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Negotiating the world of dog walking

Dogs simply love heading outside for a walk. This daily dog walking ritual between pet and owner serves as a bonding experience – one that researchers have discovered is more complex than people originally thought.

A recent study published in Social & Cultural Geography shows that dog walks actually involve constant negotiation about where to walk, how long to walk, and how the walk will take place. Dog owners often make these decisions based on their perception of their pet’s personality, likes, and dislikes.

Taking a dog for a walk involves more than simply heading out the door for a bit of exercise. Louis Platt, lecturer at Manchester Metropolitan University and co-author of the study, says that dog walking is a shared experience between the dog and owner. Humans want to see their dogs have fun and wish to provide a safe, stress-free environment in which that can happen.

This is why dog owners tailor their walk schedule and journey to their dog’s individual needs. Many owners hit the great outdoors with their canine companions because they feel that it’s where their pets can let loose and demonstrate the “doggyness” that is so often denied to them while indoors.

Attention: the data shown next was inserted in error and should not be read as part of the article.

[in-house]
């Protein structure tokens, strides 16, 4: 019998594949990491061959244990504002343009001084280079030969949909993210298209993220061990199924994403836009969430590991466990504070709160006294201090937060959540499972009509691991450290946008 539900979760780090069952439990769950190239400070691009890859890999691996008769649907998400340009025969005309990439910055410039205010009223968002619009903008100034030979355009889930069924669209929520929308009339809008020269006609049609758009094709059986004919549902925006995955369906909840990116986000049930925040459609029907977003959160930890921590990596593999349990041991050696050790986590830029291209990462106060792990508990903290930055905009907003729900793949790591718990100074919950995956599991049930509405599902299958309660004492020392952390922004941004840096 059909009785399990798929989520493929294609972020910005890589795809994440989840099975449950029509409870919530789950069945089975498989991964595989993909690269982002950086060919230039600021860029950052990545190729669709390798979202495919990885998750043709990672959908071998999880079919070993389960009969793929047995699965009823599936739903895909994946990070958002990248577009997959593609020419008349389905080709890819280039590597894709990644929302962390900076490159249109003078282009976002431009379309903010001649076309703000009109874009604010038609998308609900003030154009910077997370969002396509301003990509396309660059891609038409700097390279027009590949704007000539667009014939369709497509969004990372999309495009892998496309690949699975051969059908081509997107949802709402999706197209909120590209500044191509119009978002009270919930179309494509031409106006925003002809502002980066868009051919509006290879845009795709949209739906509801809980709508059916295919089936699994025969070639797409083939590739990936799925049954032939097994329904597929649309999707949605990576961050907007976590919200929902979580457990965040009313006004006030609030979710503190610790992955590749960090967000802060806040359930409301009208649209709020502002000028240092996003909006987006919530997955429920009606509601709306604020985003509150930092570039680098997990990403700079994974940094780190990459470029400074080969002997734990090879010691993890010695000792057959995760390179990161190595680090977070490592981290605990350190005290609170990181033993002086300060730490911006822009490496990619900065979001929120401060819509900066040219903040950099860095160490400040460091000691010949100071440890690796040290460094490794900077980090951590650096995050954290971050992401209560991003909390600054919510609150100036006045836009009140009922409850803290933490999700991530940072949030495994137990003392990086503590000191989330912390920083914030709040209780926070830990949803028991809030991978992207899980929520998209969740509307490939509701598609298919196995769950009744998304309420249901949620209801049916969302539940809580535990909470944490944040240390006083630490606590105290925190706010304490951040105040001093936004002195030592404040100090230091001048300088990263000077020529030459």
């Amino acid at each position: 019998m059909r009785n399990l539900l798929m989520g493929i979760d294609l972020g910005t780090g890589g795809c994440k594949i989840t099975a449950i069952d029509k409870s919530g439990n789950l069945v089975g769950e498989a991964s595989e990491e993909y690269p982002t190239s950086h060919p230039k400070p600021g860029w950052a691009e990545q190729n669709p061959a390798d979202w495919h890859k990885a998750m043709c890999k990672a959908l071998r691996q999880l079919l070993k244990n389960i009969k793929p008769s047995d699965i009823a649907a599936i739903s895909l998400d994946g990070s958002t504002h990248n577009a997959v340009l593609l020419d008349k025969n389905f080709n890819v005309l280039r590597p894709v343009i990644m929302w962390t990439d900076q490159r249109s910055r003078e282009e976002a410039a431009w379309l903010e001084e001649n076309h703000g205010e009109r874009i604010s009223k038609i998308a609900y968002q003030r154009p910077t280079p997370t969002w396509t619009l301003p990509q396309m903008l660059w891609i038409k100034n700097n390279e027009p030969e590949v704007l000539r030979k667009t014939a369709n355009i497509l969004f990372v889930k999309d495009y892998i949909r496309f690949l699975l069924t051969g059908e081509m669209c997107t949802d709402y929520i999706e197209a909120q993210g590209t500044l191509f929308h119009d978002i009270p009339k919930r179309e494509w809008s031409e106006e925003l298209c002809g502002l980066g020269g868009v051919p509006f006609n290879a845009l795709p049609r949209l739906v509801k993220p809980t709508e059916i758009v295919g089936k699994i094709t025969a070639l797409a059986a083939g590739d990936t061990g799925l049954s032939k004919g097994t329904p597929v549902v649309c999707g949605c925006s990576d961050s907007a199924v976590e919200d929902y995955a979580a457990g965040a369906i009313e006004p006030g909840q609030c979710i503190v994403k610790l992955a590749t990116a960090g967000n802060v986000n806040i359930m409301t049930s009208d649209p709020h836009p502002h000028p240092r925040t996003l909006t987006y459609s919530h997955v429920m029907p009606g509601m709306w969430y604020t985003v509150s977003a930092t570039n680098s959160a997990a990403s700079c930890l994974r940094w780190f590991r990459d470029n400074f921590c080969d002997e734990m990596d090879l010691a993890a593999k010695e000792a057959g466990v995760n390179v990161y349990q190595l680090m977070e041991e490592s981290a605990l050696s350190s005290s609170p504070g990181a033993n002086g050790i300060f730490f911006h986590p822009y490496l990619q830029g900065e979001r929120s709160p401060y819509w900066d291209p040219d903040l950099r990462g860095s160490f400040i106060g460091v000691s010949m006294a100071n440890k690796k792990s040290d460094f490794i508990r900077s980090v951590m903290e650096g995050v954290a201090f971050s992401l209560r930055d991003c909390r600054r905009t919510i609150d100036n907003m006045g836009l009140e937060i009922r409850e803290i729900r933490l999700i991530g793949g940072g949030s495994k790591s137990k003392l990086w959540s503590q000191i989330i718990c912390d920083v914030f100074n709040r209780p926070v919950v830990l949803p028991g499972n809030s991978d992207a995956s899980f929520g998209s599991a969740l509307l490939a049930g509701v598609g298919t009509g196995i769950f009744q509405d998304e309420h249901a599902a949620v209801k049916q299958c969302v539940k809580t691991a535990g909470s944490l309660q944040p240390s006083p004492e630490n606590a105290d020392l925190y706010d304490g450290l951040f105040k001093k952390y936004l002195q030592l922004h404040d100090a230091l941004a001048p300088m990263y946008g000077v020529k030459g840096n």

Owners spoke of heading to their dog’s “favorite park” or areas where they felt the dog enjoyed frolicking. They also customize the length of their walks according to what they felt their dog would most enjoy. One study participant said that long daily walks were part of her dog’s “right” to a good life.

Caution and anxiety also play a role in dog owner’s decisions about where and how to walk. People with large or aggressive dogs tend to avoid paths where they might meet other dogs, lots of people, or small children. Letting their canines off leash was another activity where dog owners took special care. Many of them expressed concern at the idea of their dog wandering away. Owners who approve of off-leash dog walking feel that this is “the dog’s time” to be itself.

From when to leash up to where to head out, there’s definitely more to dog walking than lifting legs and wagging tails.

By Dawn Henderson, Staff Writer
Source: Louis Platt, Manchester Metropolitan University

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